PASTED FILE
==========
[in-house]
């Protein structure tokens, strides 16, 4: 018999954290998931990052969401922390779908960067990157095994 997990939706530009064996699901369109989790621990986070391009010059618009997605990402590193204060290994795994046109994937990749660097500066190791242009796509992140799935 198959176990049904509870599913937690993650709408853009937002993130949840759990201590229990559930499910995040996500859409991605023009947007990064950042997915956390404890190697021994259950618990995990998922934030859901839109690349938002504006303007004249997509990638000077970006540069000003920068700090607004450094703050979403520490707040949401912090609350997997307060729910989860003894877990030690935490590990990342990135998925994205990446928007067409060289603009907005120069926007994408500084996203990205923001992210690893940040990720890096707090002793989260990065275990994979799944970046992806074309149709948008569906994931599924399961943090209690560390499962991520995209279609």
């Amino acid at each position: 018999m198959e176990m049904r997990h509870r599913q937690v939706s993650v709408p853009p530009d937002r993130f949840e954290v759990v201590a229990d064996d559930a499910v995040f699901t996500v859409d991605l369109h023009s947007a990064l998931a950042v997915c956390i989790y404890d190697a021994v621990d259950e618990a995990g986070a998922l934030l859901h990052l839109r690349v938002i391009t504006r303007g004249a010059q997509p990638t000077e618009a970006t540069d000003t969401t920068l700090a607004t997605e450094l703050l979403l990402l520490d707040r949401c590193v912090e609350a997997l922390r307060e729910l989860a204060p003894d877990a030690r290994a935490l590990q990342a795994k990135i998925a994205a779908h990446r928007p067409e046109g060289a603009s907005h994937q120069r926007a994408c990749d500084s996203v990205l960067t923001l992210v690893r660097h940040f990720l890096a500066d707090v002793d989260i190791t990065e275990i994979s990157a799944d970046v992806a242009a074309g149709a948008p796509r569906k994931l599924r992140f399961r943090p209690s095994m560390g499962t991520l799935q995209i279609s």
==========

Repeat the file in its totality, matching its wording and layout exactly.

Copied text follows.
[in-house]
């Protein structure tokens, strides 16, 4: 018999954290998931990052969401922390779908960067990157095994 997990939706530009064996699901369109989790621990986070391009010059618009997605990402590193204060290994795994046109994937990749660097500066190791242009796509992140799935 198959176990049904509870599913937690993650709408853009937002993130949840759990201590229990559930499910995040996500859409991605023009947007990064950042997915956390404890190697021994259950618990995990998922934030859901839109690349938002504006303007004249997509990638000077970006540069000003920068700090607004450094703050979403520490707040949401912090609350997997307060729910989860003894877990030690935490590990990342990135998925994205990446928007067409060289603009907005120069926007994408500084996203990205923001992210690893940040990720890096707090002793989260990065275990994979799944970046992806074309149709948008569906994931599924399961943090209690560390499962991520995209279609």
């Amino acid at each position: 018999m198959e176990m049904r997990h509870r599913q937690v939706s993650v709408p853009p530009d937002r993130f949840e954290v759990v201590a229990d064996d559930a499910v995040f699901t996500v859409d991605l369109h023009s947007a990064l998931a950042v997915c956390i989790y404890d190697a021994v621990d259950e618990a995990g986070a998922l934030l859901h990052l839109r690349v938002i391009t504006r303007g004249a010059q997509p990638t000077e618009a970006t540069d000003t969401t920068l700090a607004t997605e450094l703050l979403l990402l520490d707040r949401c590193v912090e609350a997997l922390r307060e729910l989860a204060p003894d877990a030690r290994a935490l590990q990342a795994k990135i998925a994205a779908h990446r928007p067409e046109g060289a603009s907005h994937q120069r926007a994408c990749d500084s996203v990205l960067t923001l992210v690893r660097h940040f990720l890096a500066d707090v002793d989260i190791t990065e275990i994979s990157a799944d970046v992806a242009a074309g149709a948008p796509r569906k994931l599924r992140f399961r943090p209690s095994m560390g499962t991520l799935q995209i279609s």